I'm not saying this because I can't 'get over' Holy Thursday. I'm saying this because journalists continue to bring out photos of Pope Francis doing what every priest does on Holy Thursday and suggesting that this photo makes the Pope incredibly humble and radical. It isn't. It's just what Priests do. I've also given up on the idea that Pope Francis will follow the ancient tradition of his predecessors and wear red shoes, or even red sandals as a sign of holy poverty, holy humility and holy respect for the Blood of Christ and the blood of the martyrs of the Church, in which he walks.

Daily, we hear more martyrs are being added to that glorious list of souls; in Egypt, Syria and elsewhere across the globe Christians shed their blood for Christ and for His Church. Muslims are marking the doors of Christians with a black Cross as they go through the neighbourhoods targetting the Faithful for execution. How is that for 'uncomfortable Christianity'? Pope Francis, as Cardinal Bergoglio, might well have thought the Regensburg Address of Pope Benedict XVI to have been a bad idea and a destructive message in the Church's dialogue with Muslims, but that doesn't mean that Benedict XVI was wrong.

Just as Fr Blake makes the case for the Regensburg address of 2006, the Church cannot 'reason' or 'dialogue' with a section of Islam that has dispensed with the faculties of 'reason' in pursuit of ideological and religious zeal that is indifferent to the suffering of others. With the best will in the world, Islamists hell-bent on wiping Christianity from the Middle East are not going to listen to Pope Francis as His Holiness calls for an end to bloodshed and for more 'dialogue'. Only a Miracle is going to bring peace and stability to Egypt now. Let us pray that the Blessed Mother of God, will aid the Christians of the region with her prayers and open the eyes of the Islamists whose dreadful, vengeful fury continues to wreak destruction upon the land to which the Virgin and Child fled to find refuge with St Joseph, to escape the murderous King Herod.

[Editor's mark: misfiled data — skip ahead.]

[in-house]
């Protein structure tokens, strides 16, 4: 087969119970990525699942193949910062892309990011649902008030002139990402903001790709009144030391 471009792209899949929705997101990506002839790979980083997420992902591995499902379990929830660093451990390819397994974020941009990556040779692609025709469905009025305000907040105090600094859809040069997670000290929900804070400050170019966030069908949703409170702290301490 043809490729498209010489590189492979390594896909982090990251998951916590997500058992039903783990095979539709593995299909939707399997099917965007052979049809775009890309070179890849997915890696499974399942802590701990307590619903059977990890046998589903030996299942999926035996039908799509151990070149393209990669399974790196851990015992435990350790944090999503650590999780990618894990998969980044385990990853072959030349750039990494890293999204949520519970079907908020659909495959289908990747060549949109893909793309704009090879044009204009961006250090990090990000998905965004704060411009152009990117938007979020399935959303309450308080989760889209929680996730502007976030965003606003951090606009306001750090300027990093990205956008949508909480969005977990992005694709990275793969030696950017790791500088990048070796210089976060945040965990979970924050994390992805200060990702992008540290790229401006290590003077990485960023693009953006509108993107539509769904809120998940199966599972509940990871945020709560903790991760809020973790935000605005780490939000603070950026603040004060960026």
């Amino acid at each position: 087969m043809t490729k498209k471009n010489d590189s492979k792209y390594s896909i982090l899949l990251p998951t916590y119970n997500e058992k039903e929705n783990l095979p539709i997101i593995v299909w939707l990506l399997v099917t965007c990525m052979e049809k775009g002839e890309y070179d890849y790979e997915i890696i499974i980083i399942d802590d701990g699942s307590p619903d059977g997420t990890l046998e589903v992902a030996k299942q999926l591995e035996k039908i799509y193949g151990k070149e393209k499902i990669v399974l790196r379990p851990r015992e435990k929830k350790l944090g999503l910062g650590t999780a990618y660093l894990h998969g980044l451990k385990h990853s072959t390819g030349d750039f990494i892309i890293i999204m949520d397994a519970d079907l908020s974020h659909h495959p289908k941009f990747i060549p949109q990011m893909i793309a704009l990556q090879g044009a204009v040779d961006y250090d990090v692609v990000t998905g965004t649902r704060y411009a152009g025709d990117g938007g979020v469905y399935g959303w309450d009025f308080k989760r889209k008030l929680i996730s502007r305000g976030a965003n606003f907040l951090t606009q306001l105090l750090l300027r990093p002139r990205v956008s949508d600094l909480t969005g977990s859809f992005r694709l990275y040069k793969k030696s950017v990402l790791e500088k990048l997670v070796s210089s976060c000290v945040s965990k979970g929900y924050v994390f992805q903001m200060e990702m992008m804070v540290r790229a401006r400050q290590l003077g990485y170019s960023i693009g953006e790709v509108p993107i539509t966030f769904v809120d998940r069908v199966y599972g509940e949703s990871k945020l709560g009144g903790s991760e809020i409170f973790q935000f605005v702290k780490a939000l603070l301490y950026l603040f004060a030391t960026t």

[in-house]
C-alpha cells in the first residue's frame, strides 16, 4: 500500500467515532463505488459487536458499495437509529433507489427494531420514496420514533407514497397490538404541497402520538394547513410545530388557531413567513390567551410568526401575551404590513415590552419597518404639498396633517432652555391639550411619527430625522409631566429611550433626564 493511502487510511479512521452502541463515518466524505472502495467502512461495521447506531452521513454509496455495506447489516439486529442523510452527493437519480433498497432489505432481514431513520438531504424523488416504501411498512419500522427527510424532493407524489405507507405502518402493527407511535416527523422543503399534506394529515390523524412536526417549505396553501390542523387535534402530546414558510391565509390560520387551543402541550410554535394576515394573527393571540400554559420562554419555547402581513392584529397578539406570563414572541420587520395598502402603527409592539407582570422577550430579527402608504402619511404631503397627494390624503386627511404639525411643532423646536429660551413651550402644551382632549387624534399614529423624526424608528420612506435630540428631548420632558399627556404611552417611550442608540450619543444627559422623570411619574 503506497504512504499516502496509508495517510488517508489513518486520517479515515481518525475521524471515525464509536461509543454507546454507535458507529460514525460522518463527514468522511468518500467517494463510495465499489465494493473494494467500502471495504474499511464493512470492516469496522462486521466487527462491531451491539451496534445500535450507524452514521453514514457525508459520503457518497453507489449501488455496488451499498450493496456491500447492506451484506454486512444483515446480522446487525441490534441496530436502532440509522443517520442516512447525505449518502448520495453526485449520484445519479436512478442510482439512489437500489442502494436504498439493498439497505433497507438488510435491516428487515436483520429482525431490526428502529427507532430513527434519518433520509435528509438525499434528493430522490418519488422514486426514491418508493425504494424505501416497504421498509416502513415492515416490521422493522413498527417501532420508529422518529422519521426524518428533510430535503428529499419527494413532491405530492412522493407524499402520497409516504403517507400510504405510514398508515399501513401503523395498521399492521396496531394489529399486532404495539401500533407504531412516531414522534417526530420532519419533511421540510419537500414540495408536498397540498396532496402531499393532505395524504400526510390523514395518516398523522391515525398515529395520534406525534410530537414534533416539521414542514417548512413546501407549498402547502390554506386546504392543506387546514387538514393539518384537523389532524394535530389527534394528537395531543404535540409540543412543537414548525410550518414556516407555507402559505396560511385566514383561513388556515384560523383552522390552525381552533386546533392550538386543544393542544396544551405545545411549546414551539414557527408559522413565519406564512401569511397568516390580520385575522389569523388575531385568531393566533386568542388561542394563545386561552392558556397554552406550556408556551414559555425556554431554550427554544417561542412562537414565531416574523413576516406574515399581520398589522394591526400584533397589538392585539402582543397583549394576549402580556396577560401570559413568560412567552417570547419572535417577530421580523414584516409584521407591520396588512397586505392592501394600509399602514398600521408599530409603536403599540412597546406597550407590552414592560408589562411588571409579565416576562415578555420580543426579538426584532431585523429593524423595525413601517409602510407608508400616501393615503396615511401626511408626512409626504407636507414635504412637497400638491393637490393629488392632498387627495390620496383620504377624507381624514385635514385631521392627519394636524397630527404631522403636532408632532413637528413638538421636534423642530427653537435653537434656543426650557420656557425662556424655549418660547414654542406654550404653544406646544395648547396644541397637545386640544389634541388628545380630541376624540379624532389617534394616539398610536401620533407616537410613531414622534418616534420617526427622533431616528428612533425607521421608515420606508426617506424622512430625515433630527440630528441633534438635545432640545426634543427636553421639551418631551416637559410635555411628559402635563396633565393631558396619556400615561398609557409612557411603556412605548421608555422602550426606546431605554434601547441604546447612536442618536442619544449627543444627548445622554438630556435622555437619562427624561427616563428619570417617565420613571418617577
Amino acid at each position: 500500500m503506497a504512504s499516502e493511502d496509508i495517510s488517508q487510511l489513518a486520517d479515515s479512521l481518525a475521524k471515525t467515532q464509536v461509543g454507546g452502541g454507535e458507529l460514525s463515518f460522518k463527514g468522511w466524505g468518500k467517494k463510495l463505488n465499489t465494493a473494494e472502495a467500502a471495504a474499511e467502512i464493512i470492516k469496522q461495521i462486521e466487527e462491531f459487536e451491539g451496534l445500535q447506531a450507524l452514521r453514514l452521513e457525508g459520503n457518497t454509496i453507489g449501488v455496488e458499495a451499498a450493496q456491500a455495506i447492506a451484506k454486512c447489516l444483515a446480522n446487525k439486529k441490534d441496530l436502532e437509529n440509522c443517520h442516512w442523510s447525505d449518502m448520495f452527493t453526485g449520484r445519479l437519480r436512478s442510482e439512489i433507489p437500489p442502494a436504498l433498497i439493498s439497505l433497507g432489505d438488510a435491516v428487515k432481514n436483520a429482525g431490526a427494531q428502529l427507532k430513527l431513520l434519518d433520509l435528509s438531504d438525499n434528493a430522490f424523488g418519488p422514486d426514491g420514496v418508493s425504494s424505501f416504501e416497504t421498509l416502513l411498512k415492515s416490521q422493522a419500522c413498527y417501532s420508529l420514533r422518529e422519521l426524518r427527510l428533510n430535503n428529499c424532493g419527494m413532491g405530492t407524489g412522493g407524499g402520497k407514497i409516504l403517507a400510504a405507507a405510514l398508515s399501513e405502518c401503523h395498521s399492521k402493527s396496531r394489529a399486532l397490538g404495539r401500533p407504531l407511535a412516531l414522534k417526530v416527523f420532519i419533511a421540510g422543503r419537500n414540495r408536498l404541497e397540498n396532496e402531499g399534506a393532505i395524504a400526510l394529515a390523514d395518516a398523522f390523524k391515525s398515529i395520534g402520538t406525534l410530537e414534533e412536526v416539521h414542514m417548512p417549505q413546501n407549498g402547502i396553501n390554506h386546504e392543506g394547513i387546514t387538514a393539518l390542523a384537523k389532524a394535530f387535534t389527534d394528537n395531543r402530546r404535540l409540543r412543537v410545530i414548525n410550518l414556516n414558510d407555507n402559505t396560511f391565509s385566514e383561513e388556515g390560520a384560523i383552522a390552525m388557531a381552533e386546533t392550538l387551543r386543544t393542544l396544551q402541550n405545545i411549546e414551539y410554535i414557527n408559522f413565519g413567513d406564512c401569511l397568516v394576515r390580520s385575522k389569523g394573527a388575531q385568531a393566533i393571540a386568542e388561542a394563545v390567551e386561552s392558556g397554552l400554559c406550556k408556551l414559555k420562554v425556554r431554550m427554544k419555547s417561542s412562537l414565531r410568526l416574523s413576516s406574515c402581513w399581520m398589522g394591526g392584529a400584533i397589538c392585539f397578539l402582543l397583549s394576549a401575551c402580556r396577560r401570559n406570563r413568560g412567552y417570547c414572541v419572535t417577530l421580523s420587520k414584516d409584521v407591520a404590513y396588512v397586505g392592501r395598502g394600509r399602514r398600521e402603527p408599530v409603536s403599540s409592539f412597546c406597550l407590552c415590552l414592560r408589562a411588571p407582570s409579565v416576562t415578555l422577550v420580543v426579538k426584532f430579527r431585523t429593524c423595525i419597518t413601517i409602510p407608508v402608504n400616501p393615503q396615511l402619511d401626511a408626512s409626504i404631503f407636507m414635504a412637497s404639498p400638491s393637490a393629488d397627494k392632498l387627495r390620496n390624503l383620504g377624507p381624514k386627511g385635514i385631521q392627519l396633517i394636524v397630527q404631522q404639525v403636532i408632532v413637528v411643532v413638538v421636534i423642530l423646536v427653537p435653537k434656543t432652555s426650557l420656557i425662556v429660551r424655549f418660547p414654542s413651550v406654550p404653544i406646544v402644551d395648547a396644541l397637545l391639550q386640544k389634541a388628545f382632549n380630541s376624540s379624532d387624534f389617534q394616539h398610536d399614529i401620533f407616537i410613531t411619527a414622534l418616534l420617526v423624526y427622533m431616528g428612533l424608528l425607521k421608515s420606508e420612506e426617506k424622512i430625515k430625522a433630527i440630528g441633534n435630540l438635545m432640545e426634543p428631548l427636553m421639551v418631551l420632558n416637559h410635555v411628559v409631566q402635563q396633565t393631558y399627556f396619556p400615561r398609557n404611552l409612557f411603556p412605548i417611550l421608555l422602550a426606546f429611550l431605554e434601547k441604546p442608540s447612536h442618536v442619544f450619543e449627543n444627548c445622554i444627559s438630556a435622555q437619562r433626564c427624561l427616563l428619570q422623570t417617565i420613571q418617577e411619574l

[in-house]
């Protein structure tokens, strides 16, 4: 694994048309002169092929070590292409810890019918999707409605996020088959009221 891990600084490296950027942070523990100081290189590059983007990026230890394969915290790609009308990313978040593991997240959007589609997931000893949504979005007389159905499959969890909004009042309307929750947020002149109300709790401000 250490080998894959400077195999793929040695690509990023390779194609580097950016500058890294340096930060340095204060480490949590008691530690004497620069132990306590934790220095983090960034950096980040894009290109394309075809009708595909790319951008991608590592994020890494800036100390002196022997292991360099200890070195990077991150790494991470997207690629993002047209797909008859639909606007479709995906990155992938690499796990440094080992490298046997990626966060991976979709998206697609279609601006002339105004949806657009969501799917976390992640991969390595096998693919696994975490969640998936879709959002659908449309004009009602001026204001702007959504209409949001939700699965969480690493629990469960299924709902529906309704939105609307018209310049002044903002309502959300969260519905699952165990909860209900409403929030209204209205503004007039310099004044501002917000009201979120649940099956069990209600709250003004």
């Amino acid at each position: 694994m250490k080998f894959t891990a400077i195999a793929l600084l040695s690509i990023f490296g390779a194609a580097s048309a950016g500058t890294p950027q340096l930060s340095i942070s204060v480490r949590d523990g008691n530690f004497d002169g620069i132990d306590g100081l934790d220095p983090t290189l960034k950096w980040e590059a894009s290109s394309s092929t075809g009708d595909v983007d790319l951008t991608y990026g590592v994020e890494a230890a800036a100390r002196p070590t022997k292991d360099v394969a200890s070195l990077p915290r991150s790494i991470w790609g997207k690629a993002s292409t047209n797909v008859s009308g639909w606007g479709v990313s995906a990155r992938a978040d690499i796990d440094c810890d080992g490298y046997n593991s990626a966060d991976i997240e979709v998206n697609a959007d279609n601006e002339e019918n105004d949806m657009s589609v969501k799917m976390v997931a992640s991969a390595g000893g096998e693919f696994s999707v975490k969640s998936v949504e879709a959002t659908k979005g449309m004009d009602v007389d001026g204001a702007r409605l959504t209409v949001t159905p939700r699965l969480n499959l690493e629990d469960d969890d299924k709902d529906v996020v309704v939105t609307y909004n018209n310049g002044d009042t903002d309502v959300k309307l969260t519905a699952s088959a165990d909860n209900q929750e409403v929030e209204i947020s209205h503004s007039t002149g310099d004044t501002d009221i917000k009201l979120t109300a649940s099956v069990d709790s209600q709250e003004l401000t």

Celia said...

The problem with Holy Thursday, feet, washing of, is that Pope Francis validated the actions of all those ordinary priests who wash the feet of women and who conceivably have no idea- the congregation certainly doesn't-of why Christ washed the feet of the Apostles. Humility and service yes, but also purification of the men who were to take his teaching into the world. Which is why boring Pope Benedict, if I remember rightly, usually washed the feet of priests or seminarians: as usual he got the point others missed.

As for the media, well they like to have their standard story. Benedict was cast years ago as the sinister, doctrinaire cardinal who 'covered up' sex abuse and worst of all didn't hug grannies every time he went out of the front door. Francis, who can't leave people alone, is therefore, conveniently cast as a cuddly liberal, a bit like John XXIII after Pius XII, if anyone can remember that far back. Never mind that doctrinally he's quite orthodox-as you rightly say, modern journalists, even the BBC's 'religious affairs correspondents' have no idea what the Catholic Church is about and tend to stick to familiar and lazy stereotypes.

Martha said...

I wonder if you have seen this article from the Daily Mail, and if there is any truth in it?

Lynda said...

The silence of the Church about the persecution including martyrdom of Christians in Egypt is scandalous.

BJC said...

Thanks for the video. I'd never heard of this apparition before.

Hughie said...